Seasonal activity budget of adult baltic ringed seals.

Harkonen T, Jüssi M, Jüssi I, Verevkin M, Dmitrieva L, Helle E, Sagitov R, Harding KC - PLoS ONE (2008)

Seasonal changes in diurnal haul-out behaviour as given by the proportion of “dry” transmissions.Data given for night (2100-0300) day (0900-0300), and mean values for all hours of day (All). Standard errors of estimates given by error bars. N = 7066 for females and 3061 for males.
© Copyright Policy
Related In: Results  -  Collection

Show All Figures
getmorefigures.php?uid=PMC2289877&req=5

pone-0002006-g008: Seasonal changes in diurnal haul-out behaviour as given by the proportion of “dry” transmissions.Data given for night (2100-0300) day (0900-0300), and mean values for all hours of day (All). Standard errors of estimates given by error bars. N = 7066 for females and 3061 for males.
Mentions: Complementary data on haul-out patterns was provided from the ratio of dry/wet transmissions (SLR), which was available from all transmitters. Also here it is evident that, over most of the year, both sexes spent nearly all their time in the water during the day (Fig. 8), a pattern which changed dramatically for females in the pupping season in February and March, when females seem to haul out 40% of their time during the day. Males spent up to 40%, and females up to 50%, of the night on the reefs in August and September. The nocturnal haul out time decreased substantially for both sexes in November, but increased again in January, when 60% of the time was spent out of water. In February and March night-time haul-out decreased substantially for females but not for males.

Bottom Line: Seals from three main regions showed explicit site fidelity and the distributions of animals tagged from different areas did not overlap, suggesting separate stocks.Seals spent 70% (females) to 85% (males) of their time diving in June and July which decreased to 50% in late autumn.The information on seasonal activity budget is crucial for developing population energetic models where interactions between ringed seals and other trophic levels can be evaluated.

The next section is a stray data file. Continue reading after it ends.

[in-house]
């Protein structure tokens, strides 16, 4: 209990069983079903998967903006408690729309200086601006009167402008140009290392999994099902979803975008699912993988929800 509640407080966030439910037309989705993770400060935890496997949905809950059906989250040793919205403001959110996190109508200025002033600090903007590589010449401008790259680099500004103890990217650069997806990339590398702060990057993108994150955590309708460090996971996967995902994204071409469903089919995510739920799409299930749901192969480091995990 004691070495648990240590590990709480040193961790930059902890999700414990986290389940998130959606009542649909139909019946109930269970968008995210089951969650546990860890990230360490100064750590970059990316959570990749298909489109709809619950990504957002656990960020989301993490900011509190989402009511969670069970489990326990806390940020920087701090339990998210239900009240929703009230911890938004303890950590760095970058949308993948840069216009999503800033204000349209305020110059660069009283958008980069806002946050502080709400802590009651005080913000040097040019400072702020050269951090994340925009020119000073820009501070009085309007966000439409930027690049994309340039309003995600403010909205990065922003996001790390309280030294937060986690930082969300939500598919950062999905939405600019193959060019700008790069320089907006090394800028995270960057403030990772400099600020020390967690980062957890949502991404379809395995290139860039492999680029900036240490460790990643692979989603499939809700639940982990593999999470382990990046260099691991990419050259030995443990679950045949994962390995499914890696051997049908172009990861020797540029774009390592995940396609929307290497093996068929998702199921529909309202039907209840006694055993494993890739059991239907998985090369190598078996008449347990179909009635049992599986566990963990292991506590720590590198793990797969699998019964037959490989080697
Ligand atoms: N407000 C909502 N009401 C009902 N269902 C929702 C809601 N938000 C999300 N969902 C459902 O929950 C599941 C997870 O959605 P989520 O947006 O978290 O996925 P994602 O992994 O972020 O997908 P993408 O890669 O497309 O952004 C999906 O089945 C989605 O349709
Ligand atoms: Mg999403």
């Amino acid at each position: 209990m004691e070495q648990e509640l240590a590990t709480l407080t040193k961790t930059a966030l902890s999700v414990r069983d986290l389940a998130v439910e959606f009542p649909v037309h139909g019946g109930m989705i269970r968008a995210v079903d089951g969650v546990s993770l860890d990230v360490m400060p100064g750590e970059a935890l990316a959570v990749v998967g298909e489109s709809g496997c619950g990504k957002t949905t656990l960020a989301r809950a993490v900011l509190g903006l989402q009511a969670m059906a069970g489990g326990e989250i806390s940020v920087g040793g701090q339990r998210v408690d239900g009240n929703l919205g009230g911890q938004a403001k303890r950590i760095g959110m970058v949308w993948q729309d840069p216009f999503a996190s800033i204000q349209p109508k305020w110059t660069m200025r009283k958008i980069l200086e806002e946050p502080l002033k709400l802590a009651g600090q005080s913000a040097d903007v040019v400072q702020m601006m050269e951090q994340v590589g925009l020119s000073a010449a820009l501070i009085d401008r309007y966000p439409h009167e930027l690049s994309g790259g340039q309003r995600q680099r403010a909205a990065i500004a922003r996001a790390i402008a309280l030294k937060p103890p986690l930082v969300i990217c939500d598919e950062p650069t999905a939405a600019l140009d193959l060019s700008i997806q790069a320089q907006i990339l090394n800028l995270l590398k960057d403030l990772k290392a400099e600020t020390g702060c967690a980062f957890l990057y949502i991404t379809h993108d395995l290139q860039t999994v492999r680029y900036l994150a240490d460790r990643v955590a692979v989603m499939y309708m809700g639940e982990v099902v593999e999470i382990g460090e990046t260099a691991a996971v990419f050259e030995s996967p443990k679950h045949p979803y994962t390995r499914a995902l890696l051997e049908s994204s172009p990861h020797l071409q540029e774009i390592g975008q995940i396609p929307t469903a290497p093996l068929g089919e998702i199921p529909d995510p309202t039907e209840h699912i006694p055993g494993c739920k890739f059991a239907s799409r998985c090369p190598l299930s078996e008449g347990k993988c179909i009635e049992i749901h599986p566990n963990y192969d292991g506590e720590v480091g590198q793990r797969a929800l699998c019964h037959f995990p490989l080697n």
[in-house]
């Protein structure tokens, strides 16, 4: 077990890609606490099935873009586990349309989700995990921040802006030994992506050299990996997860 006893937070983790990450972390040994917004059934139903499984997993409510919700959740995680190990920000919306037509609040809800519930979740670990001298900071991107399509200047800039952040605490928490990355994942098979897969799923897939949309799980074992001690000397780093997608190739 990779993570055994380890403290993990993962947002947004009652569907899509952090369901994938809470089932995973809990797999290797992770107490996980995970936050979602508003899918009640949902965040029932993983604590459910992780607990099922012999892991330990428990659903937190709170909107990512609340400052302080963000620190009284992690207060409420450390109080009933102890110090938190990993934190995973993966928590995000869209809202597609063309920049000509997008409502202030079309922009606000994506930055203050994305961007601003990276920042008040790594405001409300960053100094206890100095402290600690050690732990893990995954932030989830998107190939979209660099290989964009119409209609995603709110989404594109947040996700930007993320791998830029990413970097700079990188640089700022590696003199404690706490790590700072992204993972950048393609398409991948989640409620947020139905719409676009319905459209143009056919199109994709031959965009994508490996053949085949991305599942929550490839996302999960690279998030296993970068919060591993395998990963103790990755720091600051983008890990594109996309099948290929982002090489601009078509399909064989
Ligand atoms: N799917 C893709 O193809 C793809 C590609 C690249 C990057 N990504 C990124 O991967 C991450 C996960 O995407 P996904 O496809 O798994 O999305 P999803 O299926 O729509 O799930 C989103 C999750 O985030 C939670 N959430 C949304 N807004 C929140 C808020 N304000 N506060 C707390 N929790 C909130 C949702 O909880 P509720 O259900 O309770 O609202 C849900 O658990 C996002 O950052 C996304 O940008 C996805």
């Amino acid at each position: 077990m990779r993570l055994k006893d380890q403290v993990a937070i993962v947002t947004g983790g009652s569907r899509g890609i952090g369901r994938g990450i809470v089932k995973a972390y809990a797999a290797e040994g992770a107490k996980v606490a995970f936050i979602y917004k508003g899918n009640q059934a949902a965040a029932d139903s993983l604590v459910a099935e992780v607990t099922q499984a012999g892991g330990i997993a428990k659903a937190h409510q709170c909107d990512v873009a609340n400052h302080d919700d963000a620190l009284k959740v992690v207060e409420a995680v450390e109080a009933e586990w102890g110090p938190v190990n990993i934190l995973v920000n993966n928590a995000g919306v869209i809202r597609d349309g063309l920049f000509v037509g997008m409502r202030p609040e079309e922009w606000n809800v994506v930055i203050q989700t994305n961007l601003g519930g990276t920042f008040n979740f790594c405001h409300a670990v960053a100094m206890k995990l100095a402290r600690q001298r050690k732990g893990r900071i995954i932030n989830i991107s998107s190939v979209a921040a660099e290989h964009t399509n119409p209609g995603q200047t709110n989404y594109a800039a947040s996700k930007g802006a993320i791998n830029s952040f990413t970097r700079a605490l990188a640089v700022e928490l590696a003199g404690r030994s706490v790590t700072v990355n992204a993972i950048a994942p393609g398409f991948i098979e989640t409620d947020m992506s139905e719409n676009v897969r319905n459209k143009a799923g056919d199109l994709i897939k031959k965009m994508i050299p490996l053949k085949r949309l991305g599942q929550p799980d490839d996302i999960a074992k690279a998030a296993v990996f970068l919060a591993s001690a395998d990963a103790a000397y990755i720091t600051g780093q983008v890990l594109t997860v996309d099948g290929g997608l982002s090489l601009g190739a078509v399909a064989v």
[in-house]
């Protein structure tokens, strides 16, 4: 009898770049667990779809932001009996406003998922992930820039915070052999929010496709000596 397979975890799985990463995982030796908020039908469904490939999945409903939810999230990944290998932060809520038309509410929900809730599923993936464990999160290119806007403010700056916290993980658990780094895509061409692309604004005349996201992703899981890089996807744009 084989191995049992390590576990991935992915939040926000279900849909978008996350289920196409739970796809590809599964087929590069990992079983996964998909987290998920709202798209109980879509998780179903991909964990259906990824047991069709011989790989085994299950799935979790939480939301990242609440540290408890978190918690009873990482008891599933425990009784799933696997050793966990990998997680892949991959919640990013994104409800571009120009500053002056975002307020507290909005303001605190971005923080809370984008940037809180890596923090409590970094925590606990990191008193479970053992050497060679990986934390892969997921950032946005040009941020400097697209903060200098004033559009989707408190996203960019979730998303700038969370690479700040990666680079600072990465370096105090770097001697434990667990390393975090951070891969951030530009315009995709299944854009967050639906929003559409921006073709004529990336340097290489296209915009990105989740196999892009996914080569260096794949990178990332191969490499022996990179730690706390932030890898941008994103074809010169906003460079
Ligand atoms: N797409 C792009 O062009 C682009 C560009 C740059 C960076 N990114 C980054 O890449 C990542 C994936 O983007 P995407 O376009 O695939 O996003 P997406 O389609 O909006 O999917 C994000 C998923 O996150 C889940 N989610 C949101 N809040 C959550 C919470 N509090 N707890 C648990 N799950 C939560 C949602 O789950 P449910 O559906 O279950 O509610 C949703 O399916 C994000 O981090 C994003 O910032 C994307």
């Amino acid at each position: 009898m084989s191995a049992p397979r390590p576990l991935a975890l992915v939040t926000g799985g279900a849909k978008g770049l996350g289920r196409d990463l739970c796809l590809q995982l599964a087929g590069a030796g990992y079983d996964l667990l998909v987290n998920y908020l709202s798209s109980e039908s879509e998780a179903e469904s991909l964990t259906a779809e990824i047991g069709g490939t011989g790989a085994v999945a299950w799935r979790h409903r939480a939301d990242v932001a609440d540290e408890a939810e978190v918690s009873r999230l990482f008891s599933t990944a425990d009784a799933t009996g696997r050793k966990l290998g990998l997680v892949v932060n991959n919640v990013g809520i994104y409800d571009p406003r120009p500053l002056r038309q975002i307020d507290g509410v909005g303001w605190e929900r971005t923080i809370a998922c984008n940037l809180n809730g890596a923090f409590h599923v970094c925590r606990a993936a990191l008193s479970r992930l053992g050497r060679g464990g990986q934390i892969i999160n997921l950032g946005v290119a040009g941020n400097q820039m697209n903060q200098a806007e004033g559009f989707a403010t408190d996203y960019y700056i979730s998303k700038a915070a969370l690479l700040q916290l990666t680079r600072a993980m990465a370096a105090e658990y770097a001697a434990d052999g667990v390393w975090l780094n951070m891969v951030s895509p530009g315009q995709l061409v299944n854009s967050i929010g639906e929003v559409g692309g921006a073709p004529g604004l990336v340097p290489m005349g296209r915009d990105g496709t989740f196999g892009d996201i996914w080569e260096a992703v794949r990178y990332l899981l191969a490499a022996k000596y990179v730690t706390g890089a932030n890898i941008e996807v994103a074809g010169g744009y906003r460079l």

View Article: PubMed Central - PubMed

Affiliation: Swedish Museum of Natural History, Stockholm, Sweden. tero.harkonen@nrm.se

ABSTRACT
Although ringed seals are important components in oceanic and fresh water ecosystems at high latitudes, little is known about how they exploit these harsh environments. Seasonal activity and diving behaviour of 19 adult Baltic ringed seals were studied by satellite telemetry. We elaborated an activity budget for ten months of the year, extending over the period from moult to the breeding season. Seals from three main regions showed explicit site fidelity and the distributions of animals tagged from different areas did not overlap, suggesting separate stocks. Both the mean duration and the mean depth of dives peaked in June and July. Seals spent 70% (females) to 85% (males) of their time diving in June and July which decreased to 50% in late autumn. Less than one percent of dives exceeded 10 min in females, while 10% of male dives lasted longer than 10 min in June to September. Less than one percent of dives lasted for more than 25 min. Both females and males were most active during day time and hauled out predominantly during the night. Activity patterns during the summer are suggested to be correlated to energy accumulation and prey availability. The information on seasonal activity budget is crucial for developing population energetic models where interactions between ringed seals and other trophic levels can be evaluated.

Show MeSH